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The Superstition Mountains – The Men, The Myths, The Legends

Oren Arnold, American journalist and novelist once said, “Don’t let the truth stand in the way of a good story.”

The Old West, about which Arnold penned 80 books, is like a mother-lode of tantalizing tales, folk lore and legends.  Perhaps the most intriguing Western tale perpetuated through the generations is the Legend of the Lost Dutchman’s Gold Mine. 

The story takes place more than a century ago in Central Arizona’s Tonto National Forest within the 160,000 acres of brutal Arizona desert known as the Superstition Mountains.  The ‘Supes’ as they are referred by AZ locals, are aptly named. Home to popular myths, strange mysteries and mystical phenomena, many remain unexplained.  Its history dates back 9,000 years.  Long before the American Frontiersmen, mountain men, prospectors and cowboys came in search of pelts and gold, these mountains were home to the Apache Indians.  The Apaches considered the highest peak to be sacred ground and home to their Thunder God.  In the late sixteenth century Spanish Conquistadors from the Mexico arrived in search of gold. Rumors had circulated that “Seven Cities of Cibola” (Gold) were located hundreds of miles to the north scattered across the desert. Determined to find gold, the Spaniards in their insatiable quest for riches showed complete and utter disregard for the Apaches’ beliefs.  This led to the Natives’ claim that their God of Thunder would seek revenge upon the explorers.  Seemingly, revenge befell them.  As the explorers began to disappear one by one, their bodies were turning up lifeless.  The Conquistadors fled the mountains in haste. Upon their departure they named the highest mountain along the ridge-line ‘Monte Superstition’.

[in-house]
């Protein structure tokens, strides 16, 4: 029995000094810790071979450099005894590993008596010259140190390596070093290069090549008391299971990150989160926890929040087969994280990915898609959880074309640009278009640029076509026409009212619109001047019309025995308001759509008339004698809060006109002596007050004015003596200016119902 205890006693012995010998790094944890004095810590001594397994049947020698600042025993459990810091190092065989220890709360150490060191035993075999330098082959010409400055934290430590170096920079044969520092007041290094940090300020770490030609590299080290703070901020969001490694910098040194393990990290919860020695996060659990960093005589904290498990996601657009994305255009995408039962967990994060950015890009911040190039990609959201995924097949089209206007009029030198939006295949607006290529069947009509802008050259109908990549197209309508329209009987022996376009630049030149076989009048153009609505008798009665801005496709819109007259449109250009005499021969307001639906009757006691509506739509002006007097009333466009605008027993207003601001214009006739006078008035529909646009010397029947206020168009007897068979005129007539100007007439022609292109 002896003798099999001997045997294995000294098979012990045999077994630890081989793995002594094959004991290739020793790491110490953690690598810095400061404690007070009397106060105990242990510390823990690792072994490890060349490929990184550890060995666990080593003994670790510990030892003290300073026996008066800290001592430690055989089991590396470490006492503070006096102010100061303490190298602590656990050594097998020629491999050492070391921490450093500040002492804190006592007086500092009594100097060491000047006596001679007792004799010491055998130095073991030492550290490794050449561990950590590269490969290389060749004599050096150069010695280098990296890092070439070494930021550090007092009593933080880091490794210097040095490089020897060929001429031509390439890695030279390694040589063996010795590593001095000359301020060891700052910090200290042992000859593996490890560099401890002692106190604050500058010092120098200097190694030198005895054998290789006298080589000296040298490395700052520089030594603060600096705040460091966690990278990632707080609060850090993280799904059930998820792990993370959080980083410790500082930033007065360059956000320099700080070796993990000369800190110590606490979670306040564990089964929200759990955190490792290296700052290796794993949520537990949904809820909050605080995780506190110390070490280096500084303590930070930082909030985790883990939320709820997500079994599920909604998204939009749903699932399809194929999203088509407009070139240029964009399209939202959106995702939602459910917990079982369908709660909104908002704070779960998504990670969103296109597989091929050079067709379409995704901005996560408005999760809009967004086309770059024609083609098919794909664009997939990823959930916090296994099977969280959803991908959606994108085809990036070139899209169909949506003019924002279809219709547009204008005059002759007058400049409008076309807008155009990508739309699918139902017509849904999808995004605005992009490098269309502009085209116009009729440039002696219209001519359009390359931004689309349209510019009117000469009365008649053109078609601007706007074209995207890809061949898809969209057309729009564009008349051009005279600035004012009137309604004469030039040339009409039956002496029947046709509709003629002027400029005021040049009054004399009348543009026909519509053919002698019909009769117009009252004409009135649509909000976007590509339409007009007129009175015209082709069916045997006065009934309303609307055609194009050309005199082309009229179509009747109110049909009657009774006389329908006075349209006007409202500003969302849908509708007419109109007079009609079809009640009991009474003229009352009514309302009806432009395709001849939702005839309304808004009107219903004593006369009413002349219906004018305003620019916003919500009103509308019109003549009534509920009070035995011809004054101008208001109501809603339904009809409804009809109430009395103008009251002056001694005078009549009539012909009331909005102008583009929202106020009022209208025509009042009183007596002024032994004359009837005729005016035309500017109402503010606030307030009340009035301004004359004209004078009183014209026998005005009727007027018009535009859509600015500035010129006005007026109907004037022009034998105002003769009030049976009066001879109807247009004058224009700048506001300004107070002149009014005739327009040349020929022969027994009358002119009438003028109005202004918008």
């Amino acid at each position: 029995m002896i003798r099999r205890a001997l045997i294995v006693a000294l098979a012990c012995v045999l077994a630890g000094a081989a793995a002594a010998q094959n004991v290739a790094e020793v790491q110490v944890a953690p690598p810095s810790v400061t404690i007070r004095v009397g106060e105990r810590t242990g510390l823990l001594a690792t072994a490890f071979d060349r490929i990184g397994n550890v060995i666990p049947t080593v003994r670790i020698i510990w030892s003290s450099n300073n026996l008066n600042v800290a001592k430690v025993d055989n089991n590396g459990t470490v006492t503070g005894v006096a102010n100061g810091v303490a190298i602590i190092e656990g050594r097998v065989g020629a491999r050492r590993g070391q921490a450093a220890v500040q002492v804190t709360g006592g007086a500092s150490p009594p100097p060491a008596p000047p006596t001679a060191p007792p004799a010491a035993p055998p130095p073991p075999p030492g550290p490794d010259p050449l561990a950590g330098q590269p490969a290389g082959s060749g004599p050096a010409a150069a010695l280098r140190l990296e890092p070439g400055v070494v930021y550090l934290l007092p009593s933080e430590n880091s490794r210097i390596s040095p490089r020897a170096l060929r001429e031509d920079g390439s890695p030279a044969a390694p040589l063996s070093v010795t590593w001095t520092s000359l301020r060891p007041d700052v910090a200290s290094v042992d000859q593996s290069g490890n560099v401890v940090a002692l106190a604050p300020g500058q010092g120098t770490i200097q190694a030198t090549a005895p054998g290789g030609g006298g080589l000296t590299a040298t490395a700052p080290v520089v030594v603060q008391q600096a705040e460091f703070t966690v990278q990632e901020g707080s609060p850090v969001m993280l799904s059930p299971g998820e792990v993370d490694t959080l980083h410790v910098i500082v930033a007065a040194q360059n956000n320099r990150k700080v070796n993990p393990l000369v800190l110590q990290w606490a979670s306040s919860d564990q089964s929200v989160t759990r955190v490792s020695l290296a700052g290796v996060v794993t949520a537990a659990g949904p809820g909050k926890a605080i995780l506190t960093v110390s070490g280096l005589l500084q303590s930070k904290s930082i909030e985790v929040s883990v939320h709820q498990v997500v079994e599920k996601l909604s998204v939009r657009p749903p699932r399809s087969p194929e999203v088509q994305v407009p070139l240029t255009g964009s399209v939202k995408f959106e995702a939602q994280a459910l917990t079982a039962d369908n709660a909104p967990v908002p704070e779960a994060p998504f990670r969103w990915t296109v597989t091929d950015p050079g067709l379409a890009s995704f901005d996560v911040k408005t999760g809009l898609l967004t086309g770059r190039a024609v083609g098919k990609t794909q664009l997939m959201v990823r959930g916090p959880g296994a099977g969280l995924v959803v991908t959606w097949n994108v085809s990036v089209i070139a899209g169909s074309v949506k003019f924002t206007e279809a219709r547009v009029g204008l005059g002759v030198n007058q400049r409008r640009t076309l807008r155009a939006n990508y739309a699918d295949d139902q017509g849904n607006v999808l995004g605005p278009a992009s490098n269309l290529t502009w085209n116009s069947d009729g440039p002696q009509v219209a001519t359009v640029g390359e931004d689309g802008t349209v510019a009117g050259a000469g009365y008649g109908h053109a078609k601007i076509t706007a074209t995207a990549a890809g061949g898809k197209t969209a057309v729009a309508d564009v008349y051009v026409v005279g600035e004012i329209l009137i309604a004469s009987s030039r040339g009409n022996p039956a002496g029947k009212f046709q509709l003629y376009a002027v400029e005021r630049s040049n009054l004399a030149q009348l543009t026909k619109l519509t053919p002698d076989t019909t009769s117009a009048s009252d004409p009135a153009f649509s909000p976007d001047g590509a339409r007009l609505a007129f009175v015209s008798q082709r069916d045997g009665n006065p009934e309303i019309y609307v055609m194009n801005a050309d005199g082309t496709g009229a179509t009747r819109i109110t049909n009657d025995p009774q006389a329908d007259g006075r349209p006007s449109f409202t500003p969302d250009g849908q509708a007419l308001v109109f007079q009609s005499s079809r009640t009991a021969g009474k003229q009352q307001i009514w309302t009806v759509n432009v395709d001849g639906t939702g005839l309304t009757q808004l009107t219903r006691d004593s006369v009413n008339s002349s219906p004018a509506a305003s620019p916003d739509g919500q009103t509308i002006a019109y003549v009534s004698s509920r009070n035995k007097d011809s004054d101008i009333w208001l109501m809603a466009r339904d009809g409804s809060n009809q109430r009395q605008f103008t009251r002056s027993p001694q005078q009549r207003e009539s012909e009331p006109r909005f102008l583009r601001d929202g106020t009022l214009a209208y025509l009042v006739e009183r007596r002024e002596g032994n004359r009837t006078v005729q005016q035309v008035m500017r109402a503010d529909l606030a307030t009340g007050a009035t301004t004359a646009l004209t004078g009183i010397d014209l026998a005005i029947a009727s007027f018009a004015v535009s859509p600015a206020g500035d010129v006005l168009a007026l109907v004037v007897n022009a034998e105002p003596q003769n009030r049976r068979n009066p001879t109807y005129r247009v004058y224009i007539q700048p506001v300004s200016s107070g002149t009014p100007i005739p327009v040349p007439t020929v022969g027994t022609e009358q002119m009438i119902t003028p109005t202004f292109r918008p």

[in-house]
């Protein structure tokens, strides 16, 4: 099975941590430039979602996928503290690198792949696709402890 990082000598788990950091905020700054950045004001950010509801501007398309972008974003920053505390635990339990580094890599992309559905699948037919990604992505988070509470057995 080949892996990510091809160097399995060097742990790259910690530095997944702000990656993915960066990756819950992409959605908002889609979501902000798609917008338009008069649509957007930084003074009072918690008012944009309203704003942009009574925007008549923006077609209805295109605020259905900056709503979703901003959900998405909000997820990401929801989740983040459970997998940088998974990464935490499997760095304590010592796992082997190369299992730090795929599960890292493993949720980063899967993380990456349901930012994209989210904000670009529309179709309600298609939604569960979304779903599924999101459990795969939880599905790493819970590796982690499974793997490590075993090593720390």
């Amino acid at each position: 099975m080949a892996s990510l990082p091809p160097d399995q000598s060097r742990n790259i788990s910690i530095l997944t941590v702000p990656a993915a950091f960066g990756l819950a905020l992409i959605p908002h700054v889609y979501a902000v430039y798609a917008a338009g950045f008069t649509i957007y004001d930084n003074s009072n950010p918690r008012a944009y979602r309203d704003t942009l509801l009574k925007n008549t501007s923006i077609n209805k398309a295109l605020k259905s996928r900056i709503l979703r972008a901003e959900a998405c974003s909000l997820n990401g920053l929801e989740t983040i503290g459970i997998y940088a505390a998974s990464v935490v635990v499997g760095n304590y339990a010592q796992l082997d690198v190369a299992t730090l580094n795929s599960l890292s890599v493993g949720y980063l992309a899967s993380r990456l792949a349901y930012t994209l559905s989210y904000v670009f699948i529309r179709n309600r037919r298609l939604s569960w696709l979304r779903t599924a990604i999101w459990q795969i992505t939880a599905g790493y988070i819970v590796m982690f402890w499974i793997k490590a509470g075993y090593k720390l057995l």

The Legend of Jacob Waltz

Merriam-Webster Dictionary provides 2 distinct definitions for the word Legend.  The first definition is:

a story from the past that is believed by many people but cannot be proved to be true.

This is the story of the Lost Dutchman’s Gold Mine.

Jacob Waltz was a German immigrant who arrived in the USA in 1839. A prospector for gold, he professed to have found the location of the world’s richest gold mine hidden somewhere within the Superstition Mountains. Documents show that Waltz lived in the Territory of Arizona between 1863-1891 traveling between his home in Phoenix and an undisclosed location in the Eastern Mountains.  Upon his deathbed, Waltz was said to have made a confession to his acquaintance Julia Thomas which provided clues to the location of the gold mine. Thomas’s own search for the gold upon old Jake’s passing proved unsuccessful.  She capitalized on the opportunity by printing and selling crude hand drawn treasure maps containing details of the final ramblings of Jacob Waltz.

Long before the first tourist set foot in Arizona, the story of the Lost Dutchman’s Gold Mine became a part of pioneer history.  A story rooted in misinformation, fraudulent maps and wild imagination is the basis by which millions of dollars have been lost to unscrupulous promotors by avaricious investors. With the promise of a stash worth a couple million dollars in modern day valuation, it has lured thousands of treasure hunters eager to decipher the Dutchman’s clues and riddles leading to the secret location within the mountains. Since 1891 there have been over 130 unsubstantiated claims of finding the gold.  More surprisingly there have been just as many deaths (with some estimates being as high as 600) associated with treasure seekers in the cursed mountains.  In more recent years, a Colorado man’s body was discovered 3 years after he set out to find the lost gold.  That finding came on the heels of the discovery of the remains of 3 Utah men also on a quest to find the Lost Dutchman’s Mine. Are these mountains cursed?  Many believe so.